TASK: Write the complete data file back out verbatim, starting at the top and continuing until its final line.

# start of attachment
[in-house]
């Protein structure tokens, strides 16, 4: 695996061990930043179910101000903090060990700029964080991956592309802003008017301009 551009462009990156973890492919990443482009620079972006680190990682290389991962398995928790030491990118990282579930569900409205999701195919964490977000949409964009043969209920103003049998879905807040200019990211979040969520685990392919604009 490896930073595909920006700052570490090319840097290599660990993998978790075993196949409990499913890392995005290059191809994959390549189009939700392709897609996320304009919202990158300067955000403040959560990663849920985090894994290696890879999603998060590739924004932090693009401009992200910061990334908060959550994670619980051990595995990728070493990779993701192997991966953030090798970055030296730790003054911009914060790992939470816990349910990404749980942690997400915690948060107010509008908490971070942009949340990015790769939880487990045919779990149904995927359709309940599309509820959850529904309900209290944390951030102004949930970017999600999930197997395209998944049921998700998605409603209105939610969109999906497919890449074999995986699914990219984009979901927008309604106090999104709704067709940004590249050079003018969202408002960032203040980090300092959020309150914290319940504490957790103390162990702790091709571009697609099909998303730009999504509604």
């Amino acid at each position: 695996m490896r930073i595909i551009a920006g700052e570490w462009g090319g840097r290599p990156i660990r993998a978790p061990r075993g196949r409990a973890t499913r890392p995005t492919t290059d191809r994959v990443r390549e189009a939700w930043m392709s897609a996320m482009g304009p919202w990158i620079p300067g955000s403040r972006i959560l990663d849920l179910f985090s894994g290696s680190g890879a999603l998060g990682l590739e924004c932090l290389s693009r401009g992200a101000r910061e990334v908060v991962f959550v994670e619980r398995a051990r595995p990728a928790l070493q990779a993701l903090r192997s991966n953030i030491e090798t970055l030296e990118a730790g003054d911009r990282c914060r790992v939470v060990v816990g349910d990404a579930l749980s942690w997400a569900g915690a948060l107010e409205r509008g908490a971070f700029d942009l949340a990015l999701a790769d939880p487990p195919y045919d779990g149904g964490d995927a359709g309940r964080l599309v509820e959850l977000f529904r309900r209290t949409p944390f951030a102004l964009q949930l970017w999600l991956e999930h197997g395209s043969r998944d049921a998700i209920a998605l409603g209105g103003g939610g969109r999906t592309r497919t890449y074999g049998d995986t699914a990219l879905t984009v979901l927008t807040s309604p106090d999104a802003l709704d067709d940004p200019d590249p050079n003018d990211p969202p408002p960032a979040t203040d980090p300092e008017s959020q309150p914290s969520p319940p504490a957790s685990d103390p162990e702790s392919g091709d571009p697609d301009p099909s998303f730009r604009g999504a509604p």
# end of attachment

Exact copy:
[in-house]
């Protein structure tokens, strides 16, 4: 695996061990930043179910101000903090060990700029964080991956592309802003008017301009 551009462009990156973890492919990443482009620079972006680190990682290389991962398995928790030491990118990282579930569900409205999701195919964490977000949409964009043969209920103003049998879905807040200019990211979040969520685990392919604009 490896930073595909920006700052570490090319840097290599660990993998978790075993196949409990499913890392995005290059191809994959390549189009939700392709897609996320304009919202990158300067955000403040959560990663849920985090894994290696890879999603998060590739924004932090693009401009992200910061990334908060959550994670619980051990595995990728070493990779993701192997991966953030090798970055030296730790003054911009914060790992939470816990349910990404749980942690997400915690948060107010509008908490971070942009949340990015790769939880487990045919779990149904995927359709309940599309509820959850529904309900209290944390951030102004949930970017999600999930197997395209998944049921998700998605409603209105939610969109999906497919890449074999995986699914990219984009979901927008309604106090999104709704067709940004590249050079003018969202408002960032203040980090300092959020309150914290319940504490957790103390162990702790091709571009697609099909998303730009999504509604």
């Amino acid at each position: 695996m490896r930073i595909i551009a920006g700052e570490w462009g090319g840097r290599p990156i660990r993998a978790p061990r075993g196949r409990a973890t499913r890392p995005t492919t290059d191809r994959v990443r390549e189009a939700w930043m392709s897609a996320m482009g304009p919202w990158i620079p300067g955000s403040r972006i959560l990663d849920l179910f985090s894994g290696s680190g890879a999603l998060g990682l590739e924004c932090l290389s693009r401009g992200a101000r910061e990334v908060v991962f959550v994670e619980r398995a051990r595995p990728a928790l070493q990779a993701l903090r192997s991966n953030i030491e090798t970055l030296e990118a730790g003054d911009r990282c914060r790992v939470v060990v816990g349910d990404a579930l749980s942690w997400a569900g915690a948060l107010e409205r509008g908490a971070f700029d942009l949340a990015l999701a790769d939880p487990p195919y045919d779990g149904g964490d995927a359709g309940r964080l599309v509820e959850l977000f529904r309900r209290t949409p944390f951030a102004l964009q949930l970017w999600l991956e999930h197997g395209s043969r998944d049921a998700i209920a998605l409603g209105g103003g939610g969109r999906t592309r497919t890449y074999g049998d995986t699914a990219l879905t984009v979901l927008t807040s309604p106090d999104a802003l709704d067709d940004p200019d590249p050079n003018d990211p969202p408002p960032a979040t203040d980090p300092e008017s959020q309150p914290s969520p319940p504490a957790s685990d103390p162990e702790s392919g091709d571009p697609d301009p099909s998303f730009r604009g999504a509604p």